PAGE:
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Flabby or Fit

Despite appearances, I was very unhealthy not long ago. It happened when I was 35 years old that I had shingles. I remember feeling the bump and wondering what it might be. My coworker had a look at it and said I should consult a doctor. It was solitary but uncomfortable. I delayed. I finally went in went the bump turned into several bumps crawling out across my skin. Thankfully, it lasted only a week, and at the time, I was able to work from home after it passed to give more time and make sure it was completely gone.

It wasn’t until later that I realized how important that sign of ill health was. It was the only severe sign that I might be so unhealthy. I didn’t exercise that much, but I didn’t have anything else obviously wrong with me. After a while, I came to the conclusion that shingles meant my overall health was bad thanks to a friend who had done some digging into diet and immunity. She was diagnosed as celiac, or unable to process any gluten without severe consequences. She spent a lot of time learning more about diet and health. One thing she shared with me was that digestion influences immunity. As I understand it, the more strain we put on our digestive system, the worse off our immunity is. It made sense that perhaps shingles appeared, because I had such a bad diet over the years.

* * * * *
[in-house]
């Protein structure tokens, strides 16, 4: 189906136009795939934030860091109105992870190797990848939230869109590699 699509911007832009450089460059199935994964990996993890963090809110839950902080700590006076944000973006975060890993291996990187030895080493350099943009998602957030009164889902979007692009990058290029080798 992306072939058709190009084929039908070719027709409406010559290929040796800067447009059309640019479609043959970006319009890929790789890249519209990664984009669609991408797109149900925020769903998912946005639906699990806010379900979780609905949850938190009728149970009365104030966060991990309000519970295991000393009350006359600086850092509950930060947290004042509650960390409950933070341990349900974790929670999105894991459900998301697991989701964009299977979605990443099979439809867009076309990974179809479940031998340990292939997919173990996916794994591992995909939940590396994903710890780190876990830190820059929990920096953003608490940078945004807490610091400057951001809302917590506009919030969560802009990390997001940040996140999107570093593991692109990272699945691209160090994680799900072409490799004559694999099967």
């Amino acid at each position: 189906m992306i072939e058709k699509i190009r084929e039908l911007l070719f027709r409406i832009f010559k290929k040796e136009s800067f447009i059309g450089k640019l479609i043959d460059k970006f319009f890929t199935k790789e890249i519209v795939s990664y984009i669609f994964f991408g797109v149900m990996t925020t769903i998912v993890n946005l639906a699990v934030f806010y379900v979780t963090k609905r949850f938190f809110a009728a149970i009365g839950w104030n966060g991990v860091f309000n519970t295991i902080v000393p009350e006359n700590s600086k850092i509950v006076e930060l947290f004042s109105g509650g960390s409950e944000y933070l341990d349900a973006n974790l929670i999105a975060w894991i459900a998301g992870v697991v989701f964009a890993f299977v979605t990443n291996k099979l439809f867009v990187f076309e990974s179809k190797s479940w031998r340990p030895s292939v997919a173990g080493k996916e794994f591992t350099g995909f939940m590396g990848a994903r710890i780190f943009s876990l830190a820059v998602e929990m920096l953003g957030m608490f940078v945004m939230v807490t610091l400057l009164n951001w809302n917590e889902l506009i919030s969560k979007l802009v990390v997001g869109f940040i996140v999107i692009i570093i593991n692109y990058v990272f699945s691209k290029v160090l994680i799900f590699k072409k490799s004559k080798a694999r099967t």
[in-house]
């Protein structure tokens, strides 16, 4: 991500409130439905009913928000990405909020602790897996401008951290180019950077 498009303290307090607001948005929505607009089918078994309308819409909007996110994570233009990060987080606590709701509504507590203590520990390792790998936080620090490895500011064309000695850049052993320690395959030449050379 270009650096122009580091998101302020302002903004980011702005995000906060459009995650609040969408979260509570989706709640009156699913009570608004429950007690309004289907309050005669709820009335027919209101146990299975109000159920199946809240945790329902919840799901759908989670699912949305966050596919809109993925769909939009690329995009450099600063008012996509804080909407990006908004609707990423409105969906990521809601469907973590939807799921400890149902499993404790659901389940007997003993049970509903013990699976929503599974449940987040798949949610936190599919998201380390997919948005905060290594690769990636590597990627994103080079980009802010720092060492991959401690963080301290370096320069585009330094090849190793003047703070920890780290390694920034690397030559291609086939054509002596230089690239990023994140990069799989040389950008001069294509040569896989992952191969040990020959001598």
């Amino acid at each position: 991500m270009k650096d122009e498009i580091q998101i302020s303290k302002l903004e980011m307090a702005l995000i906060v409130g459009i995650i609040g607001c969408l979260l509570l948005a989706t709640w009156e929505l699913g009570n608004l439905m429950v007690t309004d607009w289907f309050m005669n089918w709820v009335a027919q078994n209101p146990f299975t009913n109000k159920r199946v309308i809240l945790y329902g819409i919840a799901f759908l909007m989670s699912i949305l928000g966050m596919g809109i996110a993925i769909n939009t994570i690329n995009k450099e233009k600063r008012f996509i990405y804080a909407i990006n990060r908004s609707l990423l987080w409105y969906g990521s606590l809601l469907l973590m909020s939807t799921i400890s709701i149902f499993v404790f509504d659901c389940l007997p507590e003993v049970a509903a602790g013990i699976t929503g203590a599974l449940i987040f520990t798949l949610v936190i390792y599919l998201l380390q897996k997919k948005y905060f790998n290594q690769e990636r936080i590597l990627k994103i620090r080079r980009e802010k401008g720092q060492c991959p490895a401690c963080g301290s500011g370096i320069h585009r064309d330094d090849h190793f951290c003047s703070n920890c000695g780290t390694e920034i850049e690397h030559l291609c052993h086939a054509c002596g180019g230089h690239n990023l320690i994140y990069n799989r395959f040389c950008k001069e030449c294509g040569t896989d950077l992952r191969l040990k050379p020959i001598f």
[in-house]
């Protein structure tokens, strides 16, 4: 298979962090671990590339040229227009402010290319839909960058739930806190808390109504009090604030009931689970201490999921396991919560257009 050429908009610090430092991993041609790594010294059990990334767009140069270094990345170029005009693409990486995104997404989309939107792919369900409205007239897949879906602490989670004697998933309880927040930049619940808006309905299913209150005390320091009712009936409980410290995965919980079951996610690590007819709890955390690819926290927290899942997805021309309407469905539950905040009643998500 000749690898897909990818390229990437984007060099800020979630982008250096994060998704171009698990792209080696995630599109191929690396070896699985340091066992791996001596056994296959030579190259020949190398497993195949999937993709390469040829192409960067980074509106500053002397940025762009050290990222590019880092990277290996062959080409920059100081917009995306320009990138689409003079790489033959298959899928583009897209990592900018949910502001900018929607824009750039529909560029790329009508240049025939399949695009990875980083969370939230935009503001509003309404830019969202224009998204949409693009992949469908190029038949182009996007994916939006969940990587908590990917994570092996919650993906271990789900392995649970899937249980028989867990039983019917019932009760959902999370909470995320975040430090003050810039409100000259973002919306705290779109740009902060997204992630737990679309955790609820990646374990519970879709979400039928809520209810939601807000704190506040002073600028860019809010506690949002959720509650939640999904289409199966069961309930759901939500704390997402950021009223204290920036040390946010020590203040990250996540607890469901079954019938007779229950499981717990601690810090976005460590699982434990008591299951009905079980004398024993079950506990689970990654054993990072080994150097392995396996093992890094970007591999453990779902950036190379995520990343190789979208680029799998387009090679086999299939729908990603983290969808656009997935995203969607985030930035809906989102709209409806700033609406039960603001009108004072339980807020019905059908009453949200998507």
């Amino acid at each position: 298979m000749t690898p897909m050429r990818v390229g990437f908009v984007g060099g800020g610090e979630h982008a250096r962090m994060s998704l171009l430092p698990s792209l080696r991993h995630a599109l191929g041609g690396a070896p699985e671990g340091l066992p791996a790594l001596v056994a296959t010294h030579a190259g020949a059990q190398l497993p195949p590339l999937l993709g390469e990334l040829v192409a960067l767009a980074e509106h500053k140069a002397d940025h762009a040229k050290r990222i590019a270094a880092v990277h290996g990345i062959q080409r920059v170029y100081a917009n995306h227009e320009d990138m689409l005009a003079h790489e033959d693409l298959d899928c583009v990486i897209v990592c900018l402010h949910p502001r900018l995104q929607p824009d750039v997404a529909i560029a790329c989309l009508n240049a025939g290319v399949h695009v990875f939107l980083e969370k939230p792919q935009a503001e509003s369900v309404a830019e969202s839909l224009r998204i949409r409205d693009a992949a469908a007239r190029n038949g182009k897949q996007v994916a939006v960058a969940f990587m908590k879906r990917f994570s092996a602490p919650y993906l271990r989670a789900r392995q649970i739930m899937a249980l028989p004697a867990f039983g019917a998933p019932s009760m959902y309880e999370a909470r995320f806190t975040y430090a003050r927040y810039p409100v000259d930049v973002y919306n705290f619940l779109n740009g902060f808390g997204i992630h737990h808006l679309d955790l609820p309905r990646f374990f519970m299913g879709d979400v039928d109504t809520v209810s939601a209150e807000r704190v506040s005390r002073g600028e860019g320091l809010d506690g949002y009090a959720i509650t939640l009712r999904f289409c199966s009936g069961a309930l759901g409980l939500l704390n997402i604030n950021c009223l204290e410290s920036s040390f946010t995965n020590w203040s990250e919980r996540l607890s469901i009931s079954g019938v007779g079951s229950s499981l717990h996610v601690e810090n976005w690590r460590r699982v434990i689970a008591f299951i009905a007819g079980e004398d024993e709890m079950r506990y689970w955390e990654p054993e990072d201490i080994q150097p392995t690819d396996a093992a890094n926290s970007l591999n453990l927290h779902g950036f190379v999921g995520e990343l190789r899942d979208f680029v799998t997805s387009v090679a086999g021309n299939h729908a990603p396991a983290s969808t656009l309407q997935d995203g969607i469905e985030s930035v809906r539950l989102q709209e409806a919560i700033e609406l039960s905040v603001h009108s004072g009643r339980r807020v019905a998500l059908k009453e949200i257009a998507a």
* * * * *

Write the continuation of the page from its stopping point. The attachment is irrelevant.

This experience has lead me to see health on a scale of flab to fit. I have never been “fat” the way most people think of being fat. The most I have weighed is 165 lbs., and I am 6-feet tall. I looked a little pudgy at that time, but not fat. Not only that, fat is not necessarily a bad thing. Some fat can help your body. However, going flabby is a bad thing. We all need to maintain our fitness throughout. It requires monitoring a lot more than mere body shape. We should be active enough to push our bodies to work a little harder. We need to eat more healthy to make sure our body is more entirely strong. We need to work toward overall fitness, essentially.

A misconception about the point of being healthy is that it will lead to longer life. It is more likely that it leads to better quality of life. Studies of twins showed that those halves that didn’t maintain their health died at the same time as their more healthy other halves. However, the healthier halves of a twin pair had better quality of life before death. I think that motivates me even more to make sure I have good health for as long as I can. I hope to live my life as fully as possible for however long I have life.

Read more about digestion and immunity on the Harmony Company site

Read more about twins and health on the Fight Aging site

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